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Fallout Continues from Ridgewood Schools Extra Credit Purchase Scandal

Dan Fishbein 10

RIDGEWOOD NJ , just weeks after a nationwide college admissions scandal rocked some of the country , a Ridgewood  mom has stepped forward to claim a local teacher offered extra credit points to students for money.

Colette Tretola, a Ridgewood High School parent, stood up at this week’s Ridgewood Board of Education meeting with the bombshell announcement expressing concern about how extra credit points were handed out by one teacher.

“About six weeks ago extra credit given in one of my children’s classes in exchange for buying a $20 ticket to a fundraiser,” Tretola alleged. “The teacher sent a fundraising announcement to the class and encouraged her students to buy a ticket to an upcoming event for extra credit on their grade.”

At the end of the announcement, it said ‘when you purchase your ticket forward me your receipt so I can give you your extra credit,’” Tretola continued.

“My child had asked the same teacher if they could do work for the class to get extra credit for quarter, but my child was denied the opportunity because the teacher said she didn’t give extra credit that late in the quarter… How is it too late on day to do curriculum work for points but the very next day you can buy them?”

The Ridgeood Board of Education has directed Superintendent Daniel Fishbein to “investigate the incident.” wink wink. 

17 thoughts on “Fallout Continues from Ridgewood Schools Extra Credit Purchase Scandal

  1. Tempest in a teapot….

  2. Would someone please come to the defense of this poor teacher who was not trying to line her own pockets but was simply trying to raise money for a fundraiser. The fact that this disgruntled parent is trying to imply that a simple charitable act to raise school spirit in the class is now categorized as sketchy behavior is beyond ridiculous. If this woman’s child was doing poorly in the classroom, address it directly with the teacher rather than try to disparage her reputation.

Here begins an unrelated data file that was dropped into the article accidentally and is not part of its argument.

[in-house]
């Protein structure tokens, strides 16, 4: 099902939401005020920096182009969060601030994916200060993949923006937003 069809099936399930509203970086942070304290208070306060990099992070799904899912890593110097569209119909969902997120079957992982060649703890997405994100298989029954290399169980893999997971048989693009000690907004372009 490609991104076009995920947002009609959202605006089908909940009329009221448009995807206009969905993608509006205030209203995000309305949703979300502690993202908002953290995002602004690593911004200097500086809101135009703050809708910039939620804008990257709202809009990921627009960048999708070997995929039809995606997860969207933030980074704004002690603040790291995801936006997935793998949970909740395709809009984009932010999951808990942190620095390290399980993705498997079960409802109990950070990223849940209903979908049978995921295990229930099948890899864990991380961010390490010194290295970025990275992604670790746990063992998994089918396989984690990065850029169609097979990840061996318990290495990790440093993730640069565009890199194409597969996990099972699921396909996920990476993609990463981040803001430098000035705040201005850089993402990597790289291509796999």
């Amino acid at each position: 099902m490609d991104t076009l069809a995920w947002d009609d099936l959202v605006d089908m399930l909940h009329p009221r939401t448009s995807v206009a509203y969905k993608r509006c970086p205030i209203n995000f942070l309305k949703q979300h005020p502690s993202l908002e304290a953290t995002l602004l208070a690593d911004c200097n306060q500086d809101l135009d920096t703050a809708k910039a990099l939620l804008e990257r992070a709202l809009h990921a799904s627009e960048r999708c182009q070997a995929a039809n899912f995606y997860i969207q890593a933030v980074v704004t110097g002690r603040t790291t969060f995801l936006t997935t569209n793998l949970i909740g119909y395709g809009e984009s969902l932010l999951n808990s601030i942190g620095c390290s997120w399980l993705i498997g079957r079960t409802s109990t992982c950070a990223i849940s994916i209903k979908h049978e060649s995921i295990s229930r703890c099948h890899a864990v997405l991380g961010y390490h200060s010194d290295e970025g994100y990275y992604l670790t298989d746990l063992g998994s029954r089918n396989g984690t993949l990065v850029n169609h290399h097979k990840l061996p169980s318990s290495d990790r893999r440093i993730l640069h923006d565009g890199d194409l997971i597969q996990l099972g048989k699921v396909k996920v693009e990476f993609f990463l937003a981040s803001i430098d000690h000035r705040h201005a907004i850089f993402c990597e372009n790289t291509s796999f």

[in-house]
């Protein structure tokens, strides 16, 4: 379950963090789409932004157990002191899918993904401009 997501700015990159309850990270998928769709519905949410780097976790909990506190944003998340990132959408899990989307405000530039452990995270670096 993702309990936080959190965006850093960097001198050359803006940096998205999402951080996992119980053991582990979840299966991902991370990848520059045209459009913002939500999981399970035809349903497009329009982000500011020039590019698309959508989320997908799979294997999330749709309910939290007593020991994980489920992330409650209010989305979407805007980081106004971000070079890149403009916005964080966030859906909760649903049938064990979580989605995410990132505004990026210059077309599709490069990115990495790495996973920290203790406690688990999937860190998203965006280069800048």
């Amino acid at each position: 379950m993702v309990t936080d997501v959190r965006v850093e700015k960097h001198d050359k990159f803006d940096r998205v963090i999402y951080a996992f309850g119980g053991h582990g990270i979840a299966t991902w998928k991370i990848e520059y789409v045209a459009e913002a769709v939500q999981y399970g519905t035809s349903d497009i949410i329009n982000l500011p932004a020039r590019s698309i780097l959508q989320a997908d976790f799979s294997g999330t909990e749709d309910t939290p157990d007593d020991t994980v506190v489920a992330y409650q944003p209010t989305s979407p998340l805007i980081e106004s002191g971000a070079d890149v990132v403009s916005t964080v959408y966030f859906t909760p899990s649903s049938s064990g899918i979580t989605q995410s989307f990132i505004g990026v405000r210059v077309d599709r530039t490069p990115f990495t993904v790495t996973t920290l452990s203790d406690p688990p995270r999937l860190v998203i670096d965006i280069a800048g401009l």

3. This is the selling of plenary indulgences. The teacher demonstrated not greed but poor judgment. The principle that you can’t buy what you haven’t earned in the classroom is an important one. See the front page article of the WSJ today where affluent parents get their kids labeled as learning disabled to gain advantage for SATs and other testing. Thirty percent of students in some of these affluent school districts are “disabled” , sometimes because they are “anxious” about test taking (try studying). I know this 504 designation as it is called has been used in Ridgewood over the years. I wonder how the numbers stack up –how many at RHS are claiming disability status to get extra time on SAT/ACT? This is not the equivalent of a bogus handicapped placard so you can scam a parking spot–this sort of thing further erodes the integrity of our educational system.

  4. The only ‘scandal’ here is the amount of coverage by the news media to something that should never have been brought to the attention of the BOE.

  5. Hey, Joseph, whenever someone says “something should not be brought to the attention of authorities” it means just the opposite, that the issue should be brought to authorities, and firings are in order and policy changes are in order.
    As American Citizens we the people have the right to bring anything to authorities any issue we are concerned about. And we should bring ANYTHING WE WANT to any authority.

    Hey Joe, ever hear of a WHISTLE BLOWER? I bet you hate those, right Joe. I bet you hate consumer advocacy Joe. I bet you hate all investigations that uncover fraud and corruption and hidden abuse and violence. Right Joe

  6. Joseph Ellenbogen – Sir, you need a check up from the neck up. The “selling” of grades is a serious matter that certainly deserves the attention of our BOE.

  7. There’s more…follow the $$, keep digging. Teachers & admins favorite ‘tutors’.